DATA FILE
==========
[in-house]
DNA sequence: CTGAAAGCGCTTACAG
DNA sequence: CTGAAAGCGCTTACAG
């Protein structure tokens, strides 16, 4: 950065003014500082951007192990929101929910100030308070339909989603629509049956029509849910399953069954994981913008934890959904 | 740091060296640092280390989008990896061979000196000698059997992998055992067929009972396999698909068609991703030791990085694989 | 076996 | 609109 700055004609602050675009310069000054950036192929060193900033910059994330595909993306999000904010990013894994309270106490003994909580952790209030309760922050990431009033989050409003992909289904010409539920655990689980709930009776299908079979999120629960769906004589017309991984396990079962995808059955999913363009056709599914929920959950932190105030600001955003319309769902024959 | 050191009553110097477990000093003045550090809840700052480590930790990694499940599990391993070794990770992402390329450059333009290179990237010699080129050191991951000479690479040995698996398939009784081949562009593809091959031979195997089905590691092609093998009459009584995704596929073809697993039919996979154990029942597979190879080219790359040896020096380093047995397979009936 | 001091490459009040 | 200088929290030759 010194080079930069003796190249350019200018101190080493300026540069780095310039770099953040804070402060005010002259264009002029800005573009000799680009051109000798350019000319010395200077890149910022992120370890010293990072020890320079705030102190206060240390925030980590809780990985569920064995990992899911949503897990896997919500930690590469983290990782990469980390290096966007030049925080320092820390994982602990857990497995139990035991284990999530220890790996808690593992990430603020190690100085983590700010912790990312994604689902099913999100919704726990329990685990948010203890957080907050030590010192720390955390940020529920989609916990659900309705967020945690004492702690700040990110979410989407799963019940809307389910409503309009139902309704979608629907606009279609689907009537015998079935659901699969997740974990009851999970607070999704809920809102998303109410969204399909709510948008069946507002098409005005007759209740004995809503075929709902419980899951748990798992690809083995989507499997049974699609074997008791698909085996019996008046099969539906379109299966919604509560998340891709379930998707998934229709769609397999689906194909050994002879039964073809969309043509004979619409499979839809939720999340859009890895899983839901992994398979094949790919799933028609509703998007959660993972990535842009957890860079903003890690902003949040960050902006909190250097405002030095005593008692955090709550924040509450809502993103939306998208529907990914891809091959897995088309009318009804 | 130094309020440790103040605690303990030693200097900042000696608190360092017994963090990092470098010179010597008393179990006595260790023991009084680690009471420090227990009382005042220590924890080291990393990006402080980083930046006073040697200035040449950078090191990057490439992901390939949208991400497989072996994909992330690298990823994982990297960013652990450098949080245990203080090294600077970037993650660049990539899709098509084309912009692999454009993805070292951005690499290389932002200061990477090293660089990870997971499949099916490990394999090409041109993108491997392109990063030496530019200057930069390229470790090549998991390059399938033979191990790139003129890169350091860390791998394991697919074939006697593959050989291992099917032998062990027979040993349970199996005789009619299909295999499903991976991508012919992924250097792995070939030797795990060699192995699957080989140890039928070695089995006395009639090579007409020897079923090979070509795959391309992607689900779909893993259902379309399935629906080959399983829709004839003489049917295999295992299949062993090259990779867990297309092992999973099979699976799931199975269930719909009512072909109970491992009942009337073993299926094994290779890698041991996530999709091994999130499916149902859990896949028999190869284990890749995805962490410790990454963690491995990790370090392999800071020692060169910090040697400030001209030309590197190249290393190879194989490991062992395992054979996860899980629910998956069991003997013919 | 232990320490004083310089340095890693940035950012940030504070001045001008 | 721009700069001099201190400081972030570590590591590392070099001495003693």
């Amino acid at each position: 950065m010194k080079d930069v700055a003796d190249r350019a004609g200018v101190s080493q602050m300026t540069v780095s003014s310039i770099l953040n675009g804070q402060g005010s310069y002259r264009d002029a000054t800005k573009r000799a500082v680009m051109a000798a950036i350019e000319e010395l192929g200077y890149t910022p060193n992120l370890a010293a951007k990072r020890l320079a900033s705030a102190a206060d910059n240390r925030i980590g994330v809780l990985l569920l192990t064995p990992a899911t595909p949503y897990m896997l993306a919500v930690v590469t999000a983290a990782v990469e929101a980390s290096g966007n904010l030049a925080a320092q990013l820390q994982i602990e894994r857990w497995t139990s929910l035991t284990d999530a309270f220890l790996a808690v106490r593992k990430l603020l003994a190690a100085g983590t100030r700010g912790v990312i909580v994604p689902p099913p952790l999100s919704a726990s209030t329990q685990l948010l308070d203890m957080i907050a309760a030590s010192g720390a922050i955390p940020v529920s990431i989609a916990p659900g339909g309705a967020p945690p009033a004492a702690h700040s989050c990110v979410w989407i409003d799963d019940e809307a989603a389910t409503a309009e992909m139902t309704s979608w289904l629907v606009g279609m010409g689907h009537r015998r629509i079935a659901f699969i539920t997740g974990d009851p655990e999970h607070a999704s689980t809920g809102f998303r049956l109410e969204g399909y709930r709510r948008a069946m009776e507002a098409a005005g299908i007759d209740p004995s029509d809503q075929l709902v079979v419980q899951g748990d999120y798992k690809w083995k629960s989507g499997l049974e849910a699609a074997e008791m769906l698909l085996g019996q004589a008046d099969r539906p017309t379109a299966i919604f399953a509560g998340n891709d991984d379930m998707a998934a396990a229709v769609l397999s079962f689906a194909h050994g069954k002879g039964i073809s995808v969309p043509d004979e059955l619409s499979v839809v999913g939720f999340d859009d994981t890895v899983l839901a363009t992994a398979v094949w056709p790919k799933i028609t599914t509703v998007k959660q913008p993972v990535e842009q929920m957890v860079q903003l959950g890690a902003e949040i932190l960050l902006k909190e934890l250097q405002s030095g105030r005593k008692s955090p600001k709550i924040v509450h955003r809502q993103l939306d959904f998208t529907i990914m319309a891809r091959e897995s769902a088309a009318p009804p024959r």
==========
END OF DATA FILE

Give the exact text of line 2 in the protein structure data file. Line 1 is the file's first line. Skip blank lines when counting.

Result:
DNA sequence: CTGAAAGCGCTTACAG